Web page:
Blogs > Gil Troy > An Inauguration Day Plea to Democrats: Stop Moping, Trump Won

Jan 20, 2017

An Inauguration Day Plea to Democrats: Stop Moping, Trump Won

Gil Troy is a professor of history at McGill University and a visiting scholar in Governance Studies at the Brookings Institution for the fall of 2015. His latest book — his tenth — is The Age of Clinton: America in the 1990s (Thomas Dunne Books, 2015). 

Seventy-two days of cry-ins and bellyaching is enough. Today, on Inauguration Day, Democrats should remember the civics lectures they gave Donald Trump about accepting election results when they expected to would win, and stop moping. By agreeing to attend Trump’s inauguration, Bill and Hillary Clinton are validating America’s peaceful transfer of power, without endorsing the victor. Anti-Trump diehards should acknowledge reality too. Boycotting the Trump presidency increasingly seems juvenile, undermining Democratic credibility. It’s time to oppose particular Trump actions, policies, appointments, and statements surgically not categorically – and accept him as President.

Since Election Day, millions of disappointed Democrats have languished in the first four of Elisabeth Kubler-Ross’s five stages of mourning: denial, anger, bargaining, and depression. Few seem to have reached “acceptance.” Democrats have a republican obligation to recognize Trump as head of state. At the same time, all Americans enjoy the democratic rights to oppose any moves he makes as head of government.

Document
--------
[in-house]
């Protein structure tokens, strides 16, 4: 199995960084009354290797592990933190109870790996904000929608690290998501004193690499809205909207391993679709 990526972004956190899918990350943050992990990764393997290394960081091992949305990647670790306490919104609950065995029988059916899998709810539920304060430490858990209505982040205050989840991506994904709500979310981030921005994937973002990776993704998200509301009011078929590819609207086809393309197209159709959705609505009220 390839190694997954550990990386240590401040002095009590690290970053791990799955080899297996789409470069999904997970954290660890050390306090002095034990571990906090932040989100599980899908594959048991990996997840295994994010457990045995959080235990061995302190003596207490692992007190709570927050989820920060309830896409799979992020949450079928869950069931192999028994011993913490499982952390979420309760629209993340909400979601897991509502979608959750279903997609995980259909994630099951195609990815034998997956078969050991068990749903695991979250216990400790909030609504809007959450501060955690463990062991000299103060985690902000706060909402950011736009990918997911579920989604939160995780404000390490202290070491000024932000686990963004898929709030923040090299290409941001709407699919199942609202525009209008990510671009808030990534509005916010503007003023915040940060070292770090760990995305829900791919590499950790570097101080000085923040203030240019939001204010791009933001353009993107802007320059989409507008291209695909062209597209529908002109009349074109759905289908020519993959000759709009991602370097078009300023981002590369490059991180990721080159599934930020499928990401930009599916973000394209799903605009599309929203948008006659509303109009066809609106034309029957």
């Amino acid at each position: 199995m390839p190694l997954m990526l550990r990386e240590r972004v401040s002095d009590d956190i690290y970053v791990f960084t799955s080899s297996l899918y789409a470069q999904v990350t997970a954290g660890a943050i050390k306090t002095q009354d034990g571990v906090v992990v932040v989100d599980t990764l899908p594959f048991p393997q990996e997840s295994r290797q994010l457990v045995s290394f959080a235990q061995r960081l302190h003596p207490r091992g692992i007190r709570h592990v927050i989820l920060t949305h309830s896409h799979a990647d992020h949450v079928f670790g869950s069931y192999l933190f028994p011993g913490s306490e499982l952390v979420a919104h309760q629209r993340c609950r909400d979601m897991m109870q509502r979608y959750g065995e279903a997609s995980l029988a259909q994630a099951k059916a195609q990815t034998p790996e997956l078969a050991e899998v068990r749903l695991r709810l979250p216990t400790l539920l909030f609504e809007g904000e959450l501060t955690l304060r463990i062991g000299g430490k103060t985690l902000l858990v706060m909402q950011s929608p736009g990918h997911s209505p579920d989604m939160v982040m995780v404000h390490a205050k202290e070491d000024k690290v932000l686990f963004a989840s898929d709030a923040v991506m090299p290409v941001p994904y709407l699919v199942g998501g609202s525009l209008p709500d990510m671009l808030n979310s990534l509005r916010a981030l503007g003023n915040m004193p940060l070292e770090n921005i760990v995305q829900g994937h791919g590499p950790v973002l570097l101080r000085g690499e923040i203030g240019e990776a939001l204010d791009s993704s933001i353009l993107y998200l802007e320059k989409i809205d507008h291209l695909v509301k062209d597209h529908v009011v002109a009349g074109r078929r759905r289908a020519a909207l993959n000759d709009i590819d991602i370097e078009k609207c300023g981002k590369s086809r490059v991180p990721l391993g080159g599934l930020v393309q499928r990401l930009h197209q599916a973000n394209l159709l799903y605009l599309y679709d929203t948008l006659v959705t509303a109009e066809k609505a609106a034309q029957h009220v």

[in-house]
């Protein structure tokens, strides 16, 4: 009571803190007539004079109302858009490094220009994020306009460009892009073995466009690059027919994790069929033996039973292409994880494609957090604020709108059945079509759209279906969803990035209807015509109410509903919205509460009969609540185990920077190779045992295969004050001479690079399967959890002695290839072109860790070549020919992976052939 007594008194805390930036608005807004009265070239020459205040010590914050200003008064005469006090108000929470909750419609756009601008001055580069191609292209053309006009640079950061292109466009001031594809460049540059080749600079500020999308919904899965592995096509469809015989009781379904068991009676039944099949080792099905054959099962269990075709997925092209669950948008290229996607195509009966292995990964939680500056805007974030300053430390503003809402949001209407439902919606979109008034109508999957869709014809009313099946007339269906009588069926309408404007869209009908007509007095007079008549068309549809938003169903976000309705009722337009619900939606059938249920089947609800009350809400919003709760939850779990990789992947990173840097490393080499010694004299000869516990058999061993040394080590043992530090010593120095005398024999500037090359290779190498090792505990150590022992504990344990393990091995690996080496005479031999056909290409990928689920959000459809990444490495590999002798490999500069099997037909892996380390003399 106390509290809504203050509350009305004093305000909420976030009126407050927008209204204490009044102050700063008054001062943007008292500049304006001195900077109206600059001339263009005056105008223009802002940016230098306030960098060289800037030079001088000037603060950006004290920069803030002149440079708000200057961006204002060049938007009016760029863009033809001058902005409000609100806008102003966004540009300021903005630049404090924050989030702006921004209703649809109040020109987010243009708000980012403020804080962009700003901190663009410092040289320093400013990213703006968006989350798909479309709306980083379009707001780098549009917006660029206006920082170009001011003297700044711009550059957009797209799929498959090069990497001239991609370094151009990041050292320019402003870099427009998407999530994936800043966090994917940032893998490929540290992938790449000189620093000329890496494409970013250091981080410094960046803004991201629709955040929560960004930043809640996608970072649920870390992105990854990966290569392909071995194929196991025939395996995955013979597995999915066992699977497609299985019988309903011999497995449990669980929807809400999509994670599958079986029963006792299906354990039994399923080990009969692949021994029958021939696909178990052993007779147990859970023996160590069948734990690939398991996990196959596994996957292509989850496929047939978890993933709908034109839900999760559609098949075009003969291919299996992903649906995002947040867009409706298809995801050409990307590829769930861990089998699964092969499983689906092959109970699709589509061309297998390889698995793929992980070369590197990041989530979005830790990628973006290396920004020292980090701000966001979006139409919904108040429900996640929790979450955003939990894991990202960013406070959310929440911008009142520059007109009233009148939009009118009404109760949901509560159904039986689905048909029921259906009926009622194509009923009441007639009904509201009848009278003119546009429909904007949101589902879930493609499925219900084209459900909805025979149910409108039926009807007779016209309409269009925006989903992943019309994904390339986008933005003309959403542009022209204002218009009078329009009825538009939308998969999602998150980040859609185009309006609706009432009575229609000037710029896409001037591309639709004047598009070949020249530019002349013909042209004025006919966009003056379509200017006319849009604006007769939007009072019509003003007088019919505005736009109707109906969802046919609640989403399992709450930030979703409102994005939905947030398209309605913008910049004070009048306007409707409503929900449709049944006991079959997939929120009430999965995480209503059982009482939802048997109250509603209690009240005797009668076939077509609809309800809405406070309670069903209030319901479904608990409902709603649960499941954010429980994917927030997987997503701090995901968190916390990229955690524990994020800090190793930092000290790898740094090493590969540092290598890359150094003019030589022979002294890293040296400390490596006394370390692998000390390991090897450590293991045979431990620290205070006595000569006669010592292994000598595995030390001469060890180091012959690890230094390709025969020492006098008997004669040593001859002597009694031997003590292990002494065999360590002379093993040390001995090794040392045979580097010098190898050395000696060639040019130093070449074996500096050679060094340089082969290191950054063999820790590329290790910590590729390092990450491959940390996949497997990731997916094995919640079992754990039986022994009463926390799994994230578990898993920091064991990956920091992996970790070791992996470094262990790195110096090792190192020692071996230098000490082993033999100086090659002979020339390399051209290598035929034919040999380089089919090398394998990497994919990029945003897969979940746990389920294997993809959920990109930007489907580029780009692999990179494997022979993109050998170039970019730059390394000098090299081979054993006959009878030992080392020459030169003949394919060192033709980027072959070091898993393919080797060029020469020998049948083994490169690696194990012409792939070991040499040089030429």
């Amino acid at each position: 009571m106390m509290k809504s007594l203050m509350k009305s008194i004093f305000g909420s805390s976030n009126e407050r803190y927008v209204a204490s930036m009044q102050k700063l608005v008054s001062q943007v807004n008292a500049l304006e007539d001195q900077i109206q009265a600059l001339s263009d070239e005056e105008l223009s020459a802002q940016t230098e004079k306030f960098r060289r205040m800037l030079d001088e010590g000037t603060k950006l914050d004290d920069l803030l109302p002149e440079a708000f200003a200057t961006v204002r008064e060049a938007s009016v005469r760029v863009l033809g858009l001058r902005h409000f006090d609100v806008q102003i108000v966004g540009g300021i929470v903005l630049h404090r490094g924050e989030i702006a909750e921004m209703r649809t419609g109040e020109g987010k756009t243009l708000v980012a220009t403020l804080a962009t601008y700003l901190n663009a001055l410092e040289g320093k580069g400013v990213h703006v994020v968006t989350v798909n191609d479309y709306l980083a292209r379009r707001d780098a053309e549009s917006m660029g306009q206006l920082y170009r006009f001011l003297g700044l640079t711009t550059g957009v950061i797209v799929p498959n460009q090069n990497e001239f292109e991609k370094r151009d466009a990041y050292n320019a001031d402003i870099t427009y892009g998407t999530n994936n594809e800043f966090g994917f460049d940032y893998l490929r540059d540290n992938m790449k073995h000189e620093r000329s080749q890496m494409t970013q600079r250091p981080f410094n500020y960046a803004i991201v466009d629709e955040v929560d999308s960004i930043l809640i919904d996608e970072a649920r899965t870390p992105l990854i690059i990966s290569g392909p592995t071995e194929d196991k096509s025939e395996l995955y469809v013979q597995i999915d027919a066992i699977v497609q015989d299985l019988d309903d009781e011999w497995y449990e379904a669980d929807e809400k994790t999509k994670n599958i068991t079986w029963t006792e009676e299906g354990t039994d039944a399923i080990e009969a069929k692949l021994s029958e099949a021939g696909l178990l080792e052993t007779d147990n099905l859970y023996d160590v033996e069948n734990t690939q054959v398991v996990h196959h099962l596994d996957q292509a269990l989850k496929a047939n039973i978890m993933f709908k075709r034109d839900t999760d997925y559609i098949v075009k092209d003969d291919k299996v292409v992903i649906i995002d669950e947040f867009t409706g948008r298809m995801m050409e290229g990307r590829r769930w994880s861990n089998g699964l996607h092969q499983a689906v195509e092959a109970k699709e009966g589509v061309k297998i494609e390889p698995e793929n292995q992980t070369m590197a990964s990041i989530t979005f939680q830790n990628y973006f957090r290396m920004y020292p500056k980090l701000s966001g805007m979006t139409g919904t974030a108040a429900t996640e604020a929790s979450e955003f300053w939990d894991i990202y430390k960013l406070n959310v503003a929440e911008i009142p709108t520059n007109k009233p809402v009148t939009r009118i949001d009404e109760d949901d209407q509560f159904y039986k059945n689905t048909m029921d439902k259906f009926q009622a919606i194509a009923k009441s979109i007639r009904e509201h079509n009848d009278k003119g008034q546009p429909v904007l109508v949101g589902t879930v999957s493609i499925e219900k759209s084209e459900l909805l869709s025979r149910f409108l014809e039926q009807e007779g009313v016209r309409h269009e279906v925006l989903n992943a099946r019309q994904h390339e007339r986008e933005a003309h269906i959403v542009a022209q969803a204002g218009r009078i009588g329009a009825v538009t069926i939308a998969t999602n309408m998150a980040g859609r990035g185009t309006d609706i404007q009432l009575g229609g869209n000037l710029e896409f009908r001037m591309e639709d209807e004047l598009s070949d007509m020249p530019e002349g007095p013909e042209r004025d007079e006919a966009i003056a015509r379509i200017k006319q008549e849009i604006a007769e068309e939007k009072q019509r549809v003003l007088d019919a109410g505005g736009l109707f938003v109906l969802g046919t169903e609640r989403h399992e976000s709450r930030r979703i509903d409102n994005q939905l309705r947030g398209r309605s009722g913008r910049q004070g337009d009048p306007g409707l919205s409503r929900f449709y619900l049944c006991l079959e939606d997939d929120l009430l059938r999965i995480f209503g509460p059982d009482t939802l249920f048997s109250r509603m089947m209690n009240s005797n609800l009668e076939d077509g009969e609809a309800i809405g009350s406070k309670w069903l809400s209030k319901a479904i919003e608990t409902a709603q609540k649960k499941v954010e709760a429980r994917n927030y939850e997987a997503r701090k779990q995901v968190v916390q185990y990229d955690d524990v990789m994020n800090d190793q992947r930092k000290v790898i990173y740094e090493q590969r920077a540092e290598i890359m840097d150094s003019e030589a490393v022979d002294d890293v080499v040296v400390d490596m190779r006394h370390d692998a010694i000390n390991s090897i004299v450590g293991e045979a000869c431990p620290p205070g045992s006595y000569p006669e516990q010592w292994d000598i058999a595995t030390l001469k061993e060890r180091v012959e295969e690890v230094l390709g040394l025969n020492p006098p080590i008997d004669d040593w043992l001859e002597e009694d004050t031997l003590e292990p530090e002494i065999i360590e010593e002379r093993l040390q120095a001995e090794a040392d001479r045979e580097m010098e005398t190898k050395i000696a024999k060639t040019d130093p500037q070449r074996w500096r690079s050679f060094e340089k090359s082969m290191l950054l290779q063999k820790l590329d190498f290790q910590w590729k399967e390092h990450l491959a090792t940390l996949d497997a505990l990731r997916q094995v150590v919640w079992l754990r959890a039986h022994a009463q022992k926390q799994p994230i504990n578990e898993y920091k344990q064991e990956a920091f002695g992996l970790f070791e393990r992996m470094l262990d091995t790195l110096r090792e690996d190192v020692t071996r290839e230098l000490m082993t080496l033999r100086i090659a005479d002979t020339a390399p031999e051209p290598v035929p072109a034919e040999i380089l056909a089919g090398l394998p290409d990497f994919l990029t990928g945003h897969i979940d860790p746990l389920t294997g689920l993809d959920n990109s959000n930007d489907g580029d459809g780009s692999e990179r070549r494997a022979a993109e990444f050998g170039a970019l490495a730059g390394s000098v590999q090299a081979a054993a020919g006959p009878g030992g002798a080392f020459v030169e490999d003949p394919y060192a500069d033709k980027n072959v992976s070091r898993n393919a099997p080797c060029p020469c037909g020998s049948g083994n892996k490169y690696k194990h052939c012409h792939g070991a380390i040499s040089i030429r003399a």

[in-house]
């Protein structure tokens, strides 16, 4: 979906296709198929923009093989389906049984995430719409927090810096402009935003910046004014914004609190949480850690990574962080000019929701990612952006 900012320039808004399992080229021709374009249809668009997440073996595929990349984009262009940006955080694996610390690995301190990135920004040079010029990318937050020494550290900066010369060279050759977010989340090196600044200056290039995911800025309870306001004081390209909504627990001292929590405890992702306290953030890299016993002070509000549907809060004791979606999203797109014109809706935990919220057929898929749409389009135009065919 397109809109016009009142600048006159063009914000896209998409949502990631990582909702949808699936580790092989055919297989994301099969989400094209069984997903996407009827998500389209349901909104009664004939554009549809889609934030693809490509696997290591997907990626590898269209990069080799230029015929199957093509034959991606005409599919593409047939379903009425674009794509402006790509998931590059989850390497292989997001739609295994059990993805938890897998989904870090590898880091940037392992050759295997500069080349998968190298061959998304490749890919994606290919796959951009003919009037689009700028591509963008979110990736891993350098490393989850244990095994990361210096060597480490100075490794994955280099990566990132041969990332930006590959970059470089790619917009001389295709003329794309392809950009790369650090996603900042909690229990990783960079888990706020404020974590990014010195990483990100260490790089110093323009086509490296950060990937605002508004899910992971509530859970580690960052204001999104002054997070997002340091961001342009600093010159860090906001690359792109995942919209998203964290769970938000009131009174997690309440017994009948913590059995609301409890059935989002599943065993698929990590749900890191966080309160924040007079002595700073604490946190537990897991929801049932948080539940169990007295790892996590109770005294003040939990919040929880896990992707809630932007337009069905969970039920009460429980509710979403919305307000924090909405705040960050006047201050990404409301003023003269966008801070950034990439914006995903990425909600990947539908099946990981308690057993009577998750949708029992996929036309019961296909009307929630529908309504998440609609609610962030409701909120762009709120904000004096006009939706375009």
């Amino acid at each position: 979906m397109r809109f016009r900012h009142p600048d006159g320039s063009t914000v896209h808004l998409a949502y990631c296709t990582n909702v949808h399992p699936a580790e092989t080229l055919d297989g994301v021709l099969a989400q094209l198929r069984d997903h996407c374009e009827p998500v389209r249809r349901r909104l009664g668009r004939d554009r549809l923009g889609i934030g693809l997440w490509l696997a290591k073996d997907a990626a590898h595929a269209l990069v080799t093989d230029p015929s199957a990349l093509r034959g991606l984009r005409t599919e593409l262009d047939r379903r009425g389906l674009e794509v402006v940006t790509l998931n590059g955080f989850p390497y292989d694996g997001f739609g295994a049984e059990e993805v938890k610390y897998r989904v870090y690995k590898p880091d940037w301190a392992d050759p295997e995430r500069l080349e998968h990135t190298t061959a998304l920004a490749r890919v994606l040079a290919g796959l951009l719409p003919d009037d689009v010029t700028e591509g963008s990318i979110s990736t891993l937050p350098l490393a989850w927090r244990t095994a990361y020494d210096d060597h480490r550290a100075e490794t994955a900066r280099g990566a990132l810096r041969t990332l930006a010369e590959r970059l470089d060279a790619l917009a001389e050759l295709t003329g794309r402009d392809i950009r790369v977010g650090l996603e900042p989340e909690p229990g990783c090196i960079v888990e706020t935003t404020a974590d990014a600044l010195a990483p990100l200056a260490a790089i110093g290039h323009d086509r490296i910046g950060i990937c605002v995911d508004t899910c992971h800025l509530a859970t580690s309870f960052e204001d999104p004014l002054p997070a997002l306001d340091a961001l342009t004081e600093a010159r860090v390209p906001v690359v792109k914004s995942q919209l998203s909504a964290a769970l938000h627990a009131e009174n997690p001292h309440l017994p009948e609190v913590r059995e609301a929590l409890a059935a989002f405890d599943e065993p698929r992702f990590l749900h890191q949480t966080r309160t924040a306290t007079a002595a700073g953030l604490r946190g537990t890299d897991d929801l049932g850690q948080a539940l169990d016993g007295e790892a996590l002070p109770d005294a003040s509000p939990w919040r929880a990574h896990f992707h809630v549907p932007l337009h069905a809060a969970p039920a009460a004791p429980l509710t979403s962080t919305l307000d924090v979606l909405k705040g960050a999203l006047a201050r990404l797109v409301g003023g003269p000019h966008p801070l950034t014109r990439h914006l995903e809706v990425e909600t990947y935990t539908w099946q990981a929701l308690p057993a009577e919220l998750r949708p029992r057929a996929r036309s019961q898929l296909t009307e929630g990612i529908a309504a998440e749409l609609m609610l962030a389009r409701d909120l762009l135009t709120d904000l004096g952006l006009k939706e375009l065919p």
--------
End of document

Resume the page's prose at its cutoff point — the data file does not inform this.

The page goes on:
Yes, the words “President” and “Trump” are now become forever linked – get used to it. Some will continue resisting reality – I know a conservative politico who taught his son in 1998 to recite all the president’s names, from George Washington to George H.W. Bush, as if Bill Clinton hadn’t been inaugurated in 1993. But such antics are counterproductive. Democrats will gain credibility by choosing battles wisely, fighting policies not reality; offensive statements not Trump’s status.

This is not the first time Democrats have lost – or disappointed supporters insisted the wrong candidate won. Democratic despair, no matter how heartfelt or justified, is cliché. “The American people have elected a mere Tom Tit,” the professorial former president John Quincy Adams muttered in 1844 after the Democrat James Knox Polk upset the former Senator and Secretary of State Henry Clay. “I am unmanned,” New York’s Millard Fillmore wrote Clay when the Buffalo Congressman finally could put pen to paper after the election. “A cloud of gloom hangs over the future. May God save the country; for it is evident the people will not.”  More recently, in 1994, when the Democrats lost their Congressional majority after four decades, Mario Cuomo the refined governor of New York, who also lost that Election Day, blasted the Republican “storm troopers” conquering Washington.